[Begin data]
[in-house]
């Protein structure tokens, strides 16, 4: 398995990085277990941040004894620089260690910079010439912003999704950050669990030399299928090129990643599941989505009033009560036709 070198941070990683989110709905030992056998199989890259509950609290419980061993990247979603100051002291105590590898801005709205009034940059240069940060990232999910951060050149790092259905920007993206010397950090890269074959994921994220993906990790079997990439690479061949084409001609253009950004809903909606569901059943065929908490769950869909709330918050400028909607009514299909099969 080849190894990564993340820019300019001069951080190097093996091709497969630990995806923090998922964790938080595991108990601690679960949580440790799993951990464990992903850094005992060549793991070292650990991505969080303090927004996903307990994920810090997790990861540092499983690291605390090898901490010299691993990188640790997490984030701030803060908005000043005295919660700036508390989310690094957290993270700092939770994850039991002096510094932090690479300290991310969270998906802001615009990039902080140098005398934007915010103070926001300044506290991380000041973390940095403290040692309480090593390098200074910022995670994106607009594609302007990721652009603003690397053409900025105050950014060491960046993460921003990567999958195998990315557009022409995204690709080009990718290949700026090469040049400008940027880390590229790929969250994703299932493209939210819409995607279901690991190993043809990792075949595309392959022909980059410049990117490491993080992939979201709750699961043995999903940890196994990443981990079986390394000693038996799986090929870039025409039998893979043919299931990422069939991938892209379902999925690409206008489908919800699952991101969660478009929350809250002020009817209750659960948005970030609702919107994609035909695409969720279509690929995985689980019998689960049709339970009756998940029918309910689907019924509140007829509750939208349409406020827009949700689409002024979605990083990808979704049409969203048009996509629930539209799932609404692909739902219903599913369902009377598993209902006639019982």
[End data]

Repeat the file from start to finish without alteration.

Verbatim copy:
[in-house]
């Protein structure tokens, strides 16, 4: 398995990085277990941040004894620089260690910079010439912003999704950050669990030399299928090129990643599941989505009033009560036709 070198941070990683989110709905030992056998199989890259509950609290419980061993990247979603100051002291105590590898801005709205009034940059240069940060990232999910951060050149790092259905920007993206010397950090890269074959994921994220993906990790079997990439690479061949084409001609253009950004809903909606569901059943065929908490769950869909709330918050400028909607009514299909099969 080849190894990564993340820019300019001069951080190097093996091709497969630990995806923090998922964790938080595991108990601690679960949580440790799993951990464990992903850094005992060549793991070292650990991505969080303090927004996903307990994920810090997790990861540092499983690291605390090898901490010299691993990188640790997490984030701030803060908005000043005295919660700036508390989310690094957290993270700092939770994850039991002096510094932090690479300290991310969270998906802001615009990039902080140098005398934007915010103070926001300044506290991380000041973390940095403290040692309480090593390098200074910022995670994106607009594609302007990721652009603003690397053409900025105050950014060491960046993460921003990567999958195998990315557009022409995204690709080009990718290949700026090469040049400008940027880390590229790929969250994703299932493209939210819409995607279901690991190993043809990792075949595309392959022909980059410049990117490491993080992939979201709750699961043995999903940890196994990443981990079986390394000693038996799986090929870039025409039998893979043919299931990422069939991938892209379902999925690409206008489908919800699952991101969660478009929350809250002020009817209750659960948005970030609702919107994609035909695409969720279509690929995985689980019998689960049709339970009756998940029918309910689907019924509140007829509750939208349409406020827009949700689409002024979605990083990808979704049409969203048009996509629930539209799932609404692909739902219903599913369902009377598993209902006639019982």